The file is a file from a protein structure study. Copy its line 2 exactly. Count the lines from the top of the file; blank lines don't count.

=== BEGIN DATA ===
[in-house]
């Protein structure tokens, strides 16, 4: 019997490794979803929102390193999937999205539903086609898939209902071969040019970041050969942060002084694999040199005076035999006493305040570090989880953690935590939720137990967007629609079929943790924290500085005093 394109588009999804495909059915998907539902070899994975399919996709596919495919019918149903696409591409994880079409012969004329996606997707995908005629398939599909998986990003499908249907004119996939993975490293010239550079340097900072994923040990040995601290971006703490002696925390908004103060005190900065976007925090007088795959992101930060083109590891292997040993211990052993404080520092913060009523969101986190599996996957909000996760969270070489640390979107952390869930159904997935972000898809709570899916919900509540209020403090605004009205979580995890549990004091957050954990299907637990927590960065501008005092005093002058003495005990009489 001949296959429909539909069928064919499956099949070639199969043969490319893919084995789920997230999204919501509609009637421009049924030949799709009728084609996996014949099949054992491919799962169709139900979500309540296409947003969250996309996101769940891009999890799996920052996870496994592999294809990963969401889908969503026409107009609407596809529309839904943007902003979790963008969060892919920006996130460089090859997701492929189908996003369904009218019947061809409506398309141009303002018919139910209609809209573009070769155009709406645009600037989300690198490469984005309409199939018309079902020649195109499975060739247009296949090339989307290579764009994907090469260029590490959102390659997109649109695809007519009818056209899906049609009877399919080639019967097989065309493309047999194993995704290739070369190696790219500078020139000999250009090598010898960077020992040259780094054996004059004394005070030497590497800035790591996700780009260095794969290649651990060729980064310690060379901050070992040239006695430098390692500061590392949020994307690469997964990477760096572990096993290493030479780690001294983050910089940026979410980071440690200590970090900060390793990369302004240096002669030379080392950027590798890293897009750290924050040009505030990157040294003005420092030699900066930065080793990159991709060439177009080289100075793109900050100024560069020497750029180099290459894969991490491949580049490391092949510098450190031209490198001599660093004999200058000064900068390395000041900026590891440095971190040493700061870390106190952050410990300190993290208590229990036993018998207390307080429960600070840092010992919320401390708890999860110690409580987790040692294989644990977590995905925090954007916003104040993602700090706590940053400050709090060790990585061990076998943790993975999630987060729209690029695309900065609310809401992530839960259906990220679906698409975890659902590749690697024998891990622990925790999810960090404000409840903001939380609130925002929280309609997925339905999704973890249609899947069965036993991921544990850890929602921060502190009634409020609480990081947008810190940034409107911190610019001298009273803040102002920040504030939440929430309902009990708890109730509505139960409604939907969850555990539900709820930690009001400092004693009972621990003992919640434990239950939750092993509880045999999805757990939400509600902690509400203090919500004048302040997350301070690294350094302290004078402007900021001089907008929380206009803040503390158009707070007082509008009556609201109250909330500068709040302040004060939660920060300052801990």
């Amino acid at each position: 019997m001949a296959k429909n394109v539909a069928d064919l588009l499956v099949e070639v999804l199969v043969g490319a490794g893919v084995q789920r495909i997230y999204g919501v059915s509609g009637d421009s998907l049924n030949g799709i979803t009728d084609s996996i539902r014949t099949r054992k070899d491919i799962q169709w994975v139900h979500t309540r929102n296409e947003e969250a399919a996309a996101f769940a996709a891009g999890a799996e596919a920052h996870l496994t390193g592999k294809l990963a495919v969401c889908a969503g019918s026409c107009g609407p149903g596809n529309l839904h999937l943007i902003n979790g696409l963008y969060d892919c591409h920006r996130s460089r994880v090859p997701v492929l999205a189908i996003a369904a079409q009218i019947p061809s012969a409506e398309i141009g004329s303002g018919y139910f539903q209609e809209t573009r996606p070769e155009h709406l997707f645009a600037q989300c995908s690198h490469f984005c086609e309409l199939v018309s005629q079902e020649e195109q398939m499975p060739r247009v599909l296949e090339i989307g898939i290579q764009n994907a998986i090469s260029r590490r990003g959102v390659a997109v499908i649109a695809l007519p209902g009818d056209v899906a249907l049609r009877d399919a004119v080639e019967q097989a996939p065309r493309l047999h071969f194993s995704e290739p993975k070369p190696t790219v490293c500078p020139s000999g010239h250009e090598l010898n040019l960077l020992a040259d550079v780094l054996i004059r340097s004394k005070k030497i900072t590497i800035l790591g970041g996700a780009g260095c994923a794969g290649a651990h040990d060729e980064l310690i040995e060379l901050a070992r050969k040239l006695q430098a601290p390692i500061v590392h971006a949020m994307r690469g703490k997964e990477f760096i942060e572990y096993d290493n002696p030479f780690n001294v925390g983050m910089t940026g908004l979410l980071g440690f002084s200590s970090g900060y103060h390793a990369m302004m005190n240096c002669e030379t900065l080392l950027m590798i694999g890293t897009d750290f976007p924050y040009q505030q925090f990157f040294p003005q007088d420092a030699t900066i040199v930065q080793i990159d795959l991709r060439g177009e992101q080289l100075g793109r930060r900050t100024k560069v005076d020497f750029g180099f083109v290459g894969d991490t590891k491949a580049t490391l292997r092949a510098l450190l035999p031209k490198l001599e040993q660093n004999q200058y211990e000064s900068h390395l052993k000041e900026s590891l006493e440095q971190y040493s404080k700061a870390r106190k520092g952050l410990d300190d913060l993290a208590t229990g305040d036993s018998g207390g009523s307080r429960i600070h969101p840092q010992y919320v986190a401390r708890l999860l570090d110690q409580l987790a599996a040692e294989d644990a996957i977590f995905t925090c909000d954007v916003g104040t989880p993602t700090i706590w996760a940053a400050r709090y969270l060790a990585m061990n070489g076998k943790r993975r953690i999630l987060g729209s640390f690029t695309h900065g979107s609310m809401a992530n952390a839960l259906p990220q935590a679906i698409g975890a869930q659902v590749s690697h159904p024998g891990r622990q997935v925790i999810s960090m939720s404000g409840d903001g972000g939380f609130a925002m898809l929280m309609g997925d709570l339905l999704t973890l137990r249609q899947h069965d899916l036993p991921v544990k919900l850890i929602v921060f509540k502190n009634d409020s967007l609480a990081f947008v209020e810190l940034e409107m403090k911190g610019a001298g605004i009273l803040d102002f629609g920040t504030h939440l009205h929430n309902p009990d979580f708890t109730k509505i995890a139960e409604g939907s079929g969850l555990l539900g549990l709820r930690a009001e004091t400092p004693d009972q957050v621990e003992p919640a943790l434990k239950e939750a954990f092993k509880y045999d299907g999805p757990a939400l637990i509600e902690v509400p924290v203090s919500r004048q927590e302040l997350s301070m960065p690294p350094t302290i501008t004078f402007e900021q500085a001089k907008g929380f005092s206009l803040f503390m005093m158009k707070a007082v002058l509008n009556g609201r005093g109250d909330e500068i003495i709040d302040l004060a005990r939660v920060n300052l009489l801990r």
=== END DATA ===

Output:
């Protein structure tokens, strides 16, 4: 019997490794979803929102390193999937999205539903086609898939209902071969040019970041050969942060002084694999040199005076035999006493305040570090989880953690935590939720137990967007629609079929943790924290500085005093 394109588009999804495909059915998907539902070899994975399919996709596919495919019918149903696409591409994880079409012969004329996606997707995908005629398939599909998986990003499908249907004119996939993975490293010239550079340097900072994923040990040995601290971006703490002696925390908004103060005190900065976007925090007088795959992101930060083109590891292997040993211990052993404080520092913060009523969101986190599996996957909000996760969270070489640390979107952390869930159904997935972000898809709570899916919900509540209020403090605004009205979580995890549990004091957050954990299907637990927590960065501008005092005093002058003495005990009489 001949296959429909539909069928064919499956099949070639199969043969490319893919084995789920997230999204919501509609009637421009049924030949799709009728084609996996014949099949054992491919799962169709139900979500309540296409947003969250996309996101769940891009999890799996920052996870496994592999294809990963969401889908969503026409107009609407596809529309839904943007902003979790963008969060892919920006996130460089090859997701492929189908996003369904009218019947061809409506398309141009303002018919139910209609809209573009070769155009709406645009600037989300690198490469984005309409199939018309079902020649195109499975060739247009296949090339989307290579764009994907090469260029590490959102390659997109649109695809007519009818056209899906049609009877399919080639019967097989065309493309047999194993995704290739070369190696790219500078020139000999250009090598010898960077020992040259780094054996004059004394005070030497590497800035790591996700780009260095794969290649651990060729980064310690060379901050070992040239006695430098390692500061590392949020994307690469997964990477760096572990096993290493030479780690001294983050910089940026979410980071440690200590970090900060390793990369302004240096002669030379080392950027590798890293897009750290924050040009505030990157040294003005420092030699900066930065080793990159991709060439177009080289100075793109900050100024560069020497750029180099290459894969991490491949580049490391092949510098450190031209490198001599660093004999200058000064900068390395000041900026590891440095971190040493700061870390106190952050410990300190993290208590229990036993018998207390307080429960600070840092010992919320401390708890999860110690409580987790040692294989644990977590995905925090954007916003104040993602700090706590940053400050709090060790990585061990076998943790993975999630987060729209690029695309900065609310809401992530839960259906990220679906698409975890659902590749690697024998891990622990925790999810960090404000409840903001939380609130925002929280309609997925339905999704973890249609899947069965036993991921544990850890929602921060502190009634409020609480990081947008810190940034409107911190610019001298009273803040102002920040504030939440929430309902009990708890109730509505139960409604939907969850555990539900709820930690009001400092004693009972621990003992919640434990239950939750092993509880045999999805757990939400509600902690509400203090919500004048302040997350301070690294350094302290004078402007900021001089907008929380206009803040503390158009707070007082509008009556609201109250909330500068709040302040004060939660920060300052801990």